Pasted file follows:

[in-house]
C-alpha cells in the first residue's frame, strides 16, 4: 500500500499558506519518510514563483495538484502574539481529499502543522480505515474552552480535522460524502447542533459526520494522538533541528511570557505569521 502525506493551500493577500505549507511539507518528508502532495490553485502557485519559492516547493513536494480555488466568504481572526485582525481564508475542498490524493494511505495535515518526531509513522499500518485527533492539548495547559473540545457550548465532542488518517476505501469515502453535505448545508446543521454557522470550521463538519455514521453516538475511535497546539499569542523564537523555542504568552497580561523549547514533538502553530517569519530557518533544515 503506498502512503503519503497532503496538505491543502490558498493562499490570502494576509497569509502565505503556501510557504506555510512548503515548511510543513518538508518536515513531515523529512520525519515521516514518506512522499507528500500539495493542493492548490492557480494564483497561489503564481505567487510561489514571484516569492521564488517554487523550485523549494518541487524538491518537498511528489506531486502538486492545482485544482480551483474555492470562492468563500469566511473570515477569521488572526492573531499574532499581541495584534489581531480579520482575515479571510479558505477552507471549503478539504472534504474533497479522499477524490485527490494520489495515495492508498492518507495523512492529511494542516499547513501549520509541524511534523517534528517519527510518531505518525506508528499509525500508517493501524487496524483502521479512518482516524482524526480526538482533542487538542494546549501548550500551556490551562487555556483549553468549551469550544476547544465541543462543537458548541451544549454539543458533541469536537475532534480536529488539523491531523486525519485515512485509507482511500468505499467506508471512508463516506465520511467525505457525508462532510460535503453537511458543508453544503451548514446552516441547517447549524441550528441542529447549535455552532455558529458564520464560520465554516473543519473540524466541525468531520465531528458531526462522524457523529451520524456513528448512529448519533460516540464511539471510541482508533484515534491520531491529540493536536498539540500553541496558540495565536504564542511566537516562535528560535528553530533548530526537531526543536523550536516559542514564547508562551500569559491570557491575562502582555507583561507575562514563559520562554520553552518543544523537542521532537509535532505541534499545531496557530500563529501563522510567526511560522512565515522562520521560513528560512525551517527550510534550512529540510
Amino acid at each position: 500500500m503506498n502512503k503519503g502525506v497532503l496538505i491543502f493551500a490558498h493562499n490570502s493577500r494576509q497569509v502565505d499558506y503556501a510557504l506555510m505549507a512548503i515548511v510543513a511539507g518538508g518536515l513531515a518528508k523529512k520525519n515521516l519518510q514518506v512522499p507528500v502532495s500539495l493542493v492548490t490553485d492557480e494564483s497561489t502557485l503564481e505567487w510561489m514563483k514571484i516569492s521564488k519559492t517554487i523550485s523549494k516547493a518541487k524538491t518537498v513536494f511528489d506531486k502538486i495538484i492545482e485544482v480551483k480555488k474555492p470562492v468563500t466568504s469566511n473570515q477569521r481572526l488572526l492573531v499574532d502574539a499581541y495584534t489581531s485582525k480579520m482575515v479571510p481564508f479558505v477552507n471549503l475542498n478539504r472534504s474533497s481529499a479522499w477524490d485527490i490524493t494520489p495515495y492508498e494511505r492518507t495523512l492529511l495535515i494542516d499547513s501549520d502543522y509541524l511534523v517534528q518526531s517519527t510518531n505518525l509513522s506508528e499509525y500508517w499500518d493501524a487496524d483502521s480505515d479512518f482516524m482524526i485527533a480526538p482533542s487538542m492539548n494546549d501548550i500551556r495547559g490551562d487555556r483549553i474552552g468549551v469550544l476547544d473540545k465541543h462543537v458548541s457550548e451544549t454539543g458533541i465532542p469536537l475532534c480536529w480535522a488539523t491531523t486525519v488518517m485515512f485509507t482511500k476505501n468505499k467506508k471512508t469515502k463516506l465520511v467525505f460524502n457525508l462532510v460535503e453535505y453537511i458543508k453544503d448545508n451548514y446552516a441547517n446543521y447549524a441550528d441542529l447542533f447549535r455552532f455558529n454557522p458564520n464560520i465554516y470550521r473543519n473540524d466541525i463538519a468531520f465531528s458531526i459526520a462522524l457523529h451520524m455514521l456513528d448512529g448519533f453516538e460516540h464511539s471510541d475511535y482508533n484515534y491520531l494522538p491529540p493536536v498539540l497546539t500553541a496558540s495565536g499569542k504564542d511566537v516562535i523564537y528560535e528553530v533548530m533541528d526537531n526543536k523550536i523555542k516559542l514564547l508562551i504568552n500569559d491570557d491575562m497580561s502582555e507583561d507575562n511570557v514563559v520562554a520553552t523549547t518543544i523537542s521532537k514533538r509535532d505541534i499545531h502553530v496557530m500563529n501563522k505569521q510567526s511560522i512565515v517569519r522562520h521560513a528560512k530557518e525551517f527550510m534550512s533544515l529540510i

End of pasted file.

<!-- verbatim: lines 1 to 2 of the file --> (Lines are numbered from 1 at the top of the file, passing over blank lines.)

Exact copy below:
[in-house]
C-alpha cells in the first residue's frame, strides 16, 4: 500500500499558506519518510514563483495538484502574539481529499502543522480505515474552552480535522460524502447542533459526520494522538533541528511570557505569521 502525506493551500493577500505549507511539507518528508502532495490553485502557485519559492516547493513536494480555488466568504481572526485582525481564508475542498490524493494511505495535515518526531509513522499500518485527533492539548495547559473540545457550548465532542488518517476505501469515502453535505448545508446543521454557522470550521463538519455514521453516538475511535497546539499569542523564537523555542504568552497580561523549547514533538502553530517569519530557518533544515 503506498502512503503519503497532503496538505491543502490558498493562499490570502494576509497569509502565505503556501510557504506555510512548503515548511510543513518538508518536515513531515523529512520525519515521516514518506512522499507528500500539495493542493492548490492557480494564483497561489503564481505567487510561489514571484516569492521564488517554487523550485523549494518541487524538491518537498511528489506531486502538486492545482485544482480551483474555492470562492468563500469566511473570515477569521488572526492573531499574532499581541495584534489581531480579520482575515479571510479558505477552507471549503478539504472534504474533497479522499477524490485527490494520489495515495492508498492518507495523512492529511494542516499547513501549520509541524511534523517534528517519527510518531505518525506508528499509525500508517493501524487496524483502521479512518482516524482524526480526538482533542487538542494546549501548550500551556490551562487555556483549553468549551469550544476547544465541543462543537458548541451544549454539543458533541469536537475532534480536529488539523491531523486525519485515512485509507482511500468505499467506508471512508463516506465520511467525505457525508462532510460535503453537511458543508453544503451548514446552516441547517447549524441550528441542529447549535455552532455558529458564520464560520465554516473543519473540524466541525468531520465531528458531526462522524457523529451520524456513528448512529448519533460516540464511539471510541482508533484515534491520531491529540493536536498539540500553541496558540495565536504564542511566537516562535528560535528553530533548530526537531526543536523550536516559542514564547508562551500569559491570557491575562502582555507583561507575562514563559520562554520553552518543544523537542521532537509535532505541534499545531496557530500563529501563522510567526511560522512565515522562520521560513528560512525551517527550510534550512529540510